Tuesday, 30 September 2008


The NZ Herald has followed Stuff and been sucked in by Fonterras competitors. The San Lu milk scandal is as bad as it gets but this story which appeared in Stuff yesterday , raised the ire of Roarprawn. Two clicks to the Sinlogie website showed that they do a hell of a lot of work for a very big dairy exporter in USA. ( Probably Dairy America)

This is why PR gets a bad name - this is a classic example of the dark arts, and at a time when New Zealand and Fonterra need informed media coverage we get this pap. Here's what the Herald had this morning.

More than half of Chinese consumers have less trust in New Zealand dairy produce because of the poisonous-milk powder crisis engulfing Fonterra, says a survey by Sinogie Consulting.

This is the worrying bit.

Fonterra's 43 per cent-owned Chinese dairy company San Lu is one of 22 firms caught up in the scandal over the industrial chemical melamine being added to watered-down milk to boost apparent protein levels. The contamination has made tens of thousands of infants ill and killed at least four.

Sinogie, a Hong Kong company, commissioned a survey of 300 shoppers in Beijing, Shanghai and Guangzhou between September 22 and 25 and found 51.2 per cent had less trust in New Zealand dairy produce.

Wow that's a big survey.!

Sinogie chief executive Bruce McLaughlin was surprised the figure was not higher.

"What it suggests to me is that people are still seeing this as a San Lu problem."

Suggests???! A hint perhaps - and a nice time for a another brand to infuse the market.

There was not much damage to Fonterra at present but that could change in the long term.

"I would say that Fonterra has to keep its head very low in China at the moment. I think if they start shouting too loudly about the Chinese authorities being to blame, then the Chinese authorities will react and it won't be pretty."

More than half the respondents (56.2 per cent) said they had been buying more foreign-branded dairy produce since the scandal broke, while 79.8 per cent were worried that all brands of infant formula, domestic and foreign, could be contaminated.

New Zealand came second behind the European Union when people were asked to rank food from markets for trustworthiness.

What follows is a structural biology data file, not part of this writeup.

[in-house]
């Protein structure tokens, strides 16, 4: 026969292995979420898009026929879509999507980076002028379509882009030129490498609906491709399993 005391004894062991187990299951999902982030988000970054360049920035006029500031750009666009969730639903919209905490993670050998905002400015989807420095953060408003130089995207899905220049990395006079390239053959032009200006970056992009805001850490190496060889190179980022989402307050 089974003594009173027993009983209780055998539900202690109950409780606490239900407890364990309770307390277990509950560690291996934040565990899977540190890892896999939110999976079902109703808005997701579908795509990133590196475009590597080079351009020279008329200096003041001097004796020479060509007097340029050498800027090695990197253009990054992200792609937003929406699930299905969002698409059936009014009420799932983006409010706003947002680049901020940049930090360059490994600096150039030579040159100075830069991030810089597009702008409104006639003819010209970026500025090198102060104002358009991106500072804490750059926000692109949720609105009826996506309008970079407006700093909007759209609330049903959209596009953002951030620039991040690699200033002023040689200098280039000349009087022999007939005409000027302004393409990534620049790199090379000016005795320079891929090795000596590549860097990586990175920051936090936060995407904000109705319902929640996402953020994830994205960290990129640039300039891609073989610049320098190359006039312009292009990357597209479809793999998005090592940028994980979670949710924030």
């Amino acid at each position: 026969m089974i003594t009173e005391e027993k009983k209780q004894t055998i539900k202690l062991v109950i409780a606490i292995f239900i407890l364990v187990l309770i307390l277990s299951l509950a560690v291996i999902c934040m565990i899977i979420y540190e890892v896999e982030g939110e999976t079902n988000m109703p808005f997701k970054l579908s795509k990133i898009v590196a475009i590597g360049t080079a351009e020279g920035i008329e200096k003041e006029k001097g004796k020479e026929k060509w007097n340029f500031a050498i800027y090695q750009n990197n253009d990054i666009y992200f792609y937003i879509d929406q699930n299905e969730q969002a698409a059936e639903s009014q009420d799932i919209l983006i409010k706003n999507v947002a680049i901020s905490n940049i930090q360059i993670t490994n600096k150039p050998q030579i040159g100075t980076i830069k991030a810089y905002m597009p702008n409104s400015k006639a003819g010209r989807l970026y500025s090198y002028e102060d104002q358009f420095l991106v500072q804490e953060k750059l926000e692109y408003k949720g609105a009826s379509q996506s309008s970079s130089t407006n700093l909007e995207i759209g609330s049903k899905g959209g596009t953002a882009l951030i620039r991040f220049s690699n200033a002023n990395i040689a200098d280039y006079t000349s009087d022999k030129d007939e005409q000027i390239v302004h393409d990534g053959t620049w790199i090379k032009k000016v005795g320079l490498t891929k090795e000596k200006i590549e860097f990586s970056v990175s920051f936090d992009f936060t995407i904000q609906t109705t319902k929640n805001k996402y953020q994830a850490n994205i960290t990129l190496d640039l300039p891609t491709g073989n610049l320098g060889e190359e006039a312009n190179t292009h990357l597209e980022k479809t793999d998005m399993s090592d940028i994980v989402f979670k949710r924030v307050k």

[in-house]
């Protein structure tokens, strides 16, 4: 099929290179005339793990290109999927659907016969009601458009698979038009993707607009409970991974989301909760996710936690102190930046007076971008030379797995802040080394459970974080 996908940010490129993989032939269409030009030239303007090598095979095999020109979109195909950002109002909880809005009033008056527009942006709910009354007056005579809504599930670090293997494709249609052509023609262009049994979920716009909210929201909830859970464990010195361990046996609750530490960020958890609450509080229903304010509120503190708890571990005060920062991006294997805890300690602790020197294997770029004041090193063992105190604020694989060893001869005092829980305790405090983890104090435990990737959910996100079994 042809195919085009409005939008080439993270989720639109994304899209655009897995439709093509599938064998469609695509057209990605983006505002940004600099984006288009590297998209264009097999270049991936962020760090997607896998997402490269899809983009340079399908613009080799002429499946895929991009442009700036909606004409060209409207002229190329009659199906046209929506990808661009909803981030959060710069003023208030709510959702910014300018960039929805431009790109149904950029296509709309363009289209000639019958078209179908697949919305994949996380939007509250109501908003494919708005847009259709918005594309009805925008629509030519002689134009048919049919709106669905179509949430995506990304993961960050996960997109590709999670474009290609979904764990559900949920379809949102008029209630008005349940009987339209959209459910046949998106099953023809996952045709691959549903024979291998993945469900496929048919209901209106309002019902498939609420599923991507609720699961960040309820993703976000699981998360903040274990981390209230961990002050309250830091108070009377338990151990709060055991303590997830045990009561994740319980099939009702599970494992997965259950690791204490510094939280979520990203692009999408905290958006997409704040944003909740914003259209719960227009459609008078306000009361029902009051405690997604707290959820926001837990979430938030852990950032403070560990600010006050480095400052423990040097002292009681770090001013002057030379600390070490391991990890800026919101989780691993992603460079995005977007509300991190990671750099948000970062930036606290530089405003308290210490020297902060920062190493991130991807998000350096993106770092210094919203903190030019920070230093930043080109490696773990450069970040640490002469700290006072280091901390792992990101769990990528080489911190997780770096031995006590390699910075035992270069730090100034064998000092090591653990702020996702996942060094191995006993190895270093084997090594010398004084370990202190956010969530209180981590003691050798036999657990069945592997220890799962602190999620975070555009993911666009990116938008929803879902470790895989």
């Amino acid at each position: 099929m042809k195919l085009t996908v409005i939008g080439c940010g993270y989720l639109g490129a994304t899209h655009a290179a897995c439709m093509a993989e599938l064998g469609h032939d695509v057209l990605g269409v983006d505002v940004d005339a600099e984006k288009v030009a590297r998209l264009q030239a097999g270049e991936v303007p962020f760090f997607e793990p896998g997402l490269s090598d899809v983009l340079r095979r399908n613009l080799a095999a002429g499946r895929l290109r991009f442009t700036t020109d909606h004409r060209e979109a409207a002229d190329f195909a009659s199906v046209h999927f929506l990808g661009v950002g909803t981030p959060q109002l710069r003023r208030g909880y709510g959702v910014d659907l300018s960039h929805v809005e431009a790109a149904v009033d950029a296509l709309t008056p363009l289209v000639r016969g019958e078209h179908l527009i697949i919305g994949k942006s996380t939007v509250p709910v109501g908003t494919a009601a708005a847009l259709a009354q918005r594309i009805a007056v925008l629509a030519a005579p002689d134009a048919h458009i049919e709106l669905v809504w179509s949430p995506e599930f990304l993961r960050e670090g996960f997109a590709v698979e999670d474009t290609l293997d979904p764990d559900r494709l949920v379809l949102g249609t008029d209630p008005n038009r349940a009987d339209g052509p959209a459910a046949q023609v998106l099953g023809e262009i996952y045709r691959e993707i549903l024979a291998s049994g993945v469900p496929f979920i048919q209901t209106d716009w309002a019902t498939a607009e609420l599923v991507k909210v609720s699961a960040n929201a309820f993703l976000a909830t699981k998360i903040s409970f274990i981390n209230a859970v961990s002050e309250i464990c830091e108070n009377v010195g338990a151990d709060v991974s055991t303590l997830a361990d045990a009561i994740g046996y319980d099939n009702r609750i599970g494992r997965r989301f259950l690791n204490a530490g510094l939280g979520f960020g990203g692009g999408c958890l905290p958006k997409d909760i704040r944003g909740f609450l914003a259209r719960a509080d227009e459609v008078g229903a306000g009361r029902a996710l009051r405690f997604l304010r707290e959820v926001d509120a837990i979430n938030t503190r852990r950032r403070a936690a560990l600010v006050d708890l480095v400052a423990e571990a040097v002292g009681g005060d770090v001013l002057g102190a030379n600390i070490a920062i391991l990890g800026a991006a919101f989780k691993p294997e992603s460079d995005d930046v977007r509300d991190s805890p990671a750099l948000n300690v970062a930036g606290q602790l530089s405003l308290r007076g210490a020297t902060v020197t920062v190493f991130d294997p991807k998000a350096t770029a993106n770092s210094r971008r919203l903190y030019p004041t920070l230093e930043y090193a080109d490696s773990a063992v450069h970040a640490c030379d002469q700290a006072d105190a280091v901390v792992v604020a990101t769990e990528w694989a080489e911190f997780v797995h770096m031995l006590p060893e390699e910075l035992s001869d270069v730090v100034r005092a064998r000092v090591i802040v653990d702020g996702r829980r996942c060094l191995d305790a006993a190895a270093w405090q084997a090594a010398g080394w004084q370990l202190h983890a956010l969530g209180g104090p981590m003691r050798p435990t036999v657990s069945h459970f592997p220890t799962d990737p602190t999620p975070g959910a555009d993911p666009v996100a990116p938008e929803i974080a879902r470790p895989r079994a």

"I think New Zealand itself enjoys such a strong brand that while Fonterra is obviously probably your biggest food company, I think people will still have a lot of faith in other New Zealand brands."

Mr McLaughlin said he had seen many companies run into difficulty in China.

"I think that people are blinded by this idea of mysterious China still. Because of that they don't think that they should go in with the same level of caution [as if] investing in Australia or America or somewhere like that."

A Fonterra spokesman said the company approached its investment in San Lu very cautiously.

"Fonterra has been doing business in China for over 20 years so the company was well aware of not just the business but also the wider political and cultural complexities of operating as a foreign company in China."

Fonterra undertook very deliberate and careful due diligence before making the decision to invest, he said.

Its strategy was to progressively upgrade operations and it had also begun a plan to introduce better-quality milk to the supply chain by investing in its first farm in China.

"However, in moving to steadily improve San Lu's quality-control systems, it was impractical to be in a position to protect 100 per cent against all risks to San Lu's supply chain such as a deliberate criminal contamination

Journalists need to be very careful of running stories like this - this has been picked up everywhere as people want to know more about this issue. But instead they are being given at worse a false picture nicely planted by a competitor of New Zealand dairy interests .

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